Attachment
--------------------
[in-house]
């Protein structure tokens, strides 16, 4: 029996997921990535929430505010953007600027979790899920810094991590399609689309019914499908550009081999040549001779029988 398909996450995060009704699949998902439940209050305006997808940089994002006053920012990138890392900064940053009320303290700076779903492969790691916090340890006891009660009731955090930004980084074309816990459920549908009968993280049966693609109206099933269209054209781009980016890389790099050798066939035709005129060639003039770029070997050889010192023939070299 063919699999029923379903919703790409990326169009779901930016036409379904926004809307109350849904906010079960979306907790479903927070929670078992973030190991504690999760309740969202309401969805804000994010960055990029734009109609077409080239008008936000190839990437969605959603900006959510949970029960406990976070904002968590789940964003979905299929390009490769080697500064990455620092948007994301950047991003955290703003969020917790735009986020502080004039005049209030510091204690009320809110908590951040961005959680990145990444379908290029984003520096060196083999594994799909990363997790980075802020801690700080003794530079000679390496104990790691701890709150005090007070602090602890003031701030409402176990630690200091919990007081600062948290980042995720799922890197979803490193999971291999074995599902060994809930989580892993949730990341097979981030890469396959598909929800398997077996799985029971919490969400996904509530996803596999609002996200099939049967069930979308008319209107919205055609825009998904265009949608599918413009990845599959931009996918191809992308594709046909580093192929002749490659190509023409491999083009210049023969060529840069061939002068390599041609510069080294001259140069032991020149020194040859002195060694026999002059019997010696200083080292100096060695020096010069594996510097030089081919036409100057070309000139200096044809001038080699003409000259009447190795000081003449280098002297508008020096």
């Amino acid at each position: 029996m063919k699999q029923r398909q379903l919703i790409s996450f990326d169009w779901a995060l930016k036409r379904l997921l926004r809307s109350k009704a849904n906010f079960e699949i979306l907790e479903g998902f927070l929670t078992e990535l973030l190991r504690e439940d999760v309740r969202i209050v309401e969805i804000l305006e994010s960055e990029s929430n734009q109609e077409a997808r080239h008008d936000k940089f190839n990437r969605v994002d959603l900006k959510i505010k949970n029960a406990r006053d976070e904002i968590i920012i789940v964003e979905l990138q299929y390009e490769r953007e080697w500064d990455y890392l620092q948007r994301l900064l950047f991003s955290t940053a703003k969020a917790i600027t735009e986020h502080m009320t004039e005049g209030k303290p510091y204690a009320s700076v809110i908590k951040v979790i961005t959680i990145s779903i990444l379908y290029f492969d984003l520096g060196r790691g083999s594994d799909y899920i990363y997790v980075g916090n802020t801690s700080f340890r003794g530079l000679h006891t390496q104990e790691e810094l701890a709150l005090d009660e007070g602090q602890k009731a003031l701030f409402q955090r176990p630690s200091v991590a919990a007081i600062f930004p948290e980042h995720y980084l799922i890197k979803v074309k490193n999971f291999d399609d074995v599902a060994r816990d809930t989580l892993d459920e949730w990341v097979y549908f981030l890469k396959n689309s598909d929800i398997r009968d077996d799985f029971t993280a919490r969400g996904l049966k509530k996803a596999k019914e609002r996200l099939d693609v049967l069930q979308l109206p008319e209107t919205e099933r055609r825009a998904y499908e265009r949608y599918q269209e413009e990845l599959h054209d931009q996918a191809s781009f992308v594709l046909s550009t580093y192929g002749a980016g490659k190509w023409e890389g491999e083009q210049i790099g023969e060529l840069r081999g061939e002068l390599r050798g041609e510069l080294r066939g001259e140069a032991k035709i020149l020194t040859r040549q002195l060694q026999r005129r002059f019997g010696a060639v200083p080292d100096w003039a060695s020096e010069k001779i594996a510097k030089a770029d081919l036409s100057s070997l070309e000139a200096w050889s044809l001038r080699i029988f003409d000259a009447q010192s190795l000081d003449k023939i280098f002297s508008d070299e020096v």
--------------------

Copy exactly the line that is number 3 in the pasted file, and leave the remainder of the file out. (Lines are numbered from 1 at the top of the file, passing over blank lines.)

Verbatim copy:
């Amino acid at each position: 029996m063919k699999q029923r398909q379903l919703i790409s996450f990326d169009w779901a995060l930016k036409r379904l997921l926004r809307s109350k009704a849904n906010f079960e699949i979306l907790e479903g998902f927070l929670t078992e990535l973030l190991r504690e439940d999760v309740r969202i209050v309401e969805i804000l305006e994010s960055e990029s929430n734009q109609e077409a997808r080239h008008d936000k940089f190839n990437r969605v994002d959603l900006k959510i505010k949970n029960a406990r006053d976070e904002i968590i920012i789940v964003e979905l990138q299929y390009e490769r953007e080697w500064d990455y890392l620092q948007r994301l900064l950047f991003s955290t940053a703003k969020a917790i600027t735009e986020h502080m009320t004039e005049g209030k303290p510091y204690a009320s700076v809110i908590k951040v979790i961005t959680i990145s779903i990444l379908y290029f492969d984003l520096g060196r790691g083999s594994d799909y899920i990363y997790v980075g916090n802020t801690s700080f340890r003794g530079l000679h006891t390496q104990e790691e810094l701890a709150l005090d009660e007070g602090q602890k009731a003031l701030f409402q955090r176990p630690s200091v991590a919990a007081i600062f930004p948290e980042h995720y980084l799922i890197k979803v074309k490193n999971f291999d399609d074995v599902a060994r816990d809930t989580l892993d459920e949730w990341v097979y549908f981030l890469k396959n689309s598909d929800i398997r009968d077996d799985f029971t993280a919490r969400g996904l049966k509530k996803a596999k019914e609002r996200l099939d693609v049967l069930q979308l109206p008319e209107t919205e099933r055609r825009a998904y499908e265009r949608y599918q269209e413009e990845l599959h054209d931009q996918a191809s781009f992308v594709l046909s550009t580093y192929g002749a980016g490659k190509w023409e890389g491999e083009q210049i790099g023969e060529l840069r081999g061939e002068l390599r050798g041609e510069l080294r066939g001259e140069a032991k035709i020149l020194t040859r040549q002195l060694q026999r005129r002059f019997g010696a060639v200083p080292d100096w003039a060695s020096e010069k001779i594996a510097k030089a770029d081919l036409s100057s070997l070309e000139a200096w050889s044809l001038r080699i029988f003409d000259a009447q010192s190795l000081d003449k023939i280098f002297s508008d070299e020096v």